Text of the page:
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Last updated: June 27. 2013 4:38AM - 548 Views
Associated Press



Jeremy Gross pats pigs he is raising on his farm, Tuesday, June 18, 2013, in Snohomish, Wash. The pigs shown are fed traditionally, but other pigs owned by Gross are being fed food that contains a mix leaves, stems, and other byproducts of medical marijuana that Gross hopes will produce pork products with a unique savory taste. (AP Photo/Ted S. Warren)
Jeremy Gross pats pigs he is raising on his farm, Tuesday, June 18, 2013, in Snohomish, Wash. The pigs shown are fed traditionally, but other pigs owned by Gross are being fed food that contains a mix leaves, stems, and other byproducts of medical marijuana that Gross hopes will produce pork products with a unique savory taste. (AP Photo/Ted S. Warren)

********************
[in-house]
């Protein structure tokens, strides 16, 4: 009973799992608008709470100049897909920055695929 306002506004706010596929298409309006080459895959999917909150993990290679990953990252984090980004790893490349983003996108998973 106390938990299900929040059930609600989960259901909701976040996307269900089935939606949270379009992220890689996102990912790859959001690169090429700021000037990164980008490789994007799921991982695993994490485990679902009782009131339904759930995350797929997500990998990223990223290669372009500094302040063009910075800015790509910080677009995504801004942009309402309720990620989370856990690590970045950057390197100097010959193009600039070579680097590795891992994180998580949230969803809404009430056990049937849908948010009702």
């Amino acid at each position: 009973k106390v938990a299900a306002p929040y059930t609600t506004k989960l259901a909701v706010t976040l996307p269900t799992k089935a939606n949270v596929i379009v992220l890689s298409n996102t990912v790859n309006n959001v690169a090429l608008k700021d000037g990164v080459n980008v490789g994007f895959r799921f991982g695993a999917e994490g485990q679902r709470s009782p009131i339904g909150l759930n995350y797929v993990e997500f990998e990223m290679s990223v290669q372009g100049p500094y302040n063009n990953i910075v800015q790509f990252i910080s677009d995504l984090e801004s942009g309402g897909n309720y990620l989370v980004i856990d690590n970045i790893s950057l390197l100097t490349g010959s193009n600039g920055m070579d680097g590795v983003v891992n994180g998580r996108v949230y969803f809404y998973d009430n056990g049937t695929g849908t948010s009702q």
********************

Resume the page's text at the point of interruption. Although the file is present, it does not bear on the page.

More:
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(AP) Seattle residents can now have marijuana pork chops on the dinner table.


Bolstered by the legalization of recreational marijuana in Washington state, pig farmer Jeremy Gross and Seattle butcher William von Schneidau began feeding pot excess earlier this year to hogs. It is part flavor experiment, part green recycling and part promotion.


The meat, though, won't get people high.


While the passage of recreational marijuana inspired the experiment, Gross and von Schneidau get the marijuana excess roots, stems, and other part of the plant that are grinded and not used for consumption from a medical marijuana dispensary.


They sell their "pot pig" cuts at von Schneidau's butcher shop in Seattle's Pike Place Market at a premium price bacon is $17 a pound while chops go for $16.90 a pound.


Associated Press
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